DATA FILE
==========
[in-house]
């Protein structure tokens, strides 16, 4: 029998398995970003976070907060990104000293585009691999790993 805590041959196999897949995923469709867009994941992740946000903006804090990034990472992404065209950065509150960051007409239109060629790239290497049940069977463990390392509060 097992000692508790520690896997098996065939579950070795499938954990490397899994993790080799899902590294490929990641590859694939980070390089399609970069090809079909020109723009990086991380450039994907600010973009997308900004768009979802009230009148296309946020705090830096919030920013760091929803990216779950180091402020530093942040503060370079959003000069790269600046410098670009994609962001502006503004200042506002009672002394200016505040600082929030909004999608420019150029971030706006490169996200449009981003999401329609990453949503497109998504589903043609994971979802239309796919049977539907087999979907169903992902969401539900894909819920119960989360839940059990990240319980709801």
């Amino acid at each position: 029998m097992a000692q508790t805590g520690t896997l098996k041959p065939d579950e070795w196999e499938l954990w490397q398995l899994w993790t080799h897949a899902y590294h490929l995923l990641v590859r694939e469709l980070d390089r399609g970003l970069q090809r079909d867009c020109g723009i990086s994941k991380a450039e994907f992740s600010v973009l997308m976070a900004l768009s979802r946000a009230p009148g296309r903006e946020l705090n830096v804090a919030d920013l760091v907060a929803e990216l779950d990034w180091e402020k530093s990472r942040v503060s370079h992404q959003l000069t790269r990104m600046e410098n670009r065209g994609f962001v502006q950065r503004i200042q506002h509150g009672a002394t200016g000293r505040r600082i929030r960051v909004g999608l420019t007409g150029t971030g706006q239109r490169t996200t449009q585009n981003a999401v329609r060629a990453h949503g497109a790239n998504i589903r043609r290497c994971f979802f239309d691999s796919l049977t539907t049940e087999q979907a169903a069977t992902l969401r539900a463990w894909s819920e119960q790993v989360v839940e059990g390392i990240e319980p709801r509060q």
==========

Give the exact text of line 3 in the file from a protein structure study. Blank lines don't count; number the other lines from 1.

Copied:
């Amino acid at each position: 029998m097992a000692q508790t805590g520690t896997l098996k041959p065939d579950e070795w196999e499938l954990w490397q398995l899994w993790t080799h897949a899902y590294h490929l995923l990641v590859r694939e469709l980070d390089r399609g970003l970069q090809r079909d867009c020109g723009i990086s994941k991380a450039e994907f992740s600010v973009l997308m976070a900004l768009s979802r946000a009230p009148g296309r903006e946020l705090n830096v804090a919030d920013l760091v907060a929803e990216l779950d990034w180091e402020k530093s990472r942040v503060s370079h992404q959003l000069t790269r990104m600046e410098n670009r065209g994609f962001v502006q950065r503004i200042q506002h509150g009672a002394t200016g000293r505040r600082i929030r960051v909004g999608l420019t007409g150029t971030g706006q239109r490169t996200t449009q585009n981003a999401v329609r060629a990453h949503g497109a790239n998504i589903r043609r290497c994971f979802f239309d691999s796919l049977t539907t049940e087999q979907a169903a069977t992902l969401r539900a463990w894909s819920e119960q790993v989360v839940e059990g390392i990240e319980p709801r509060q």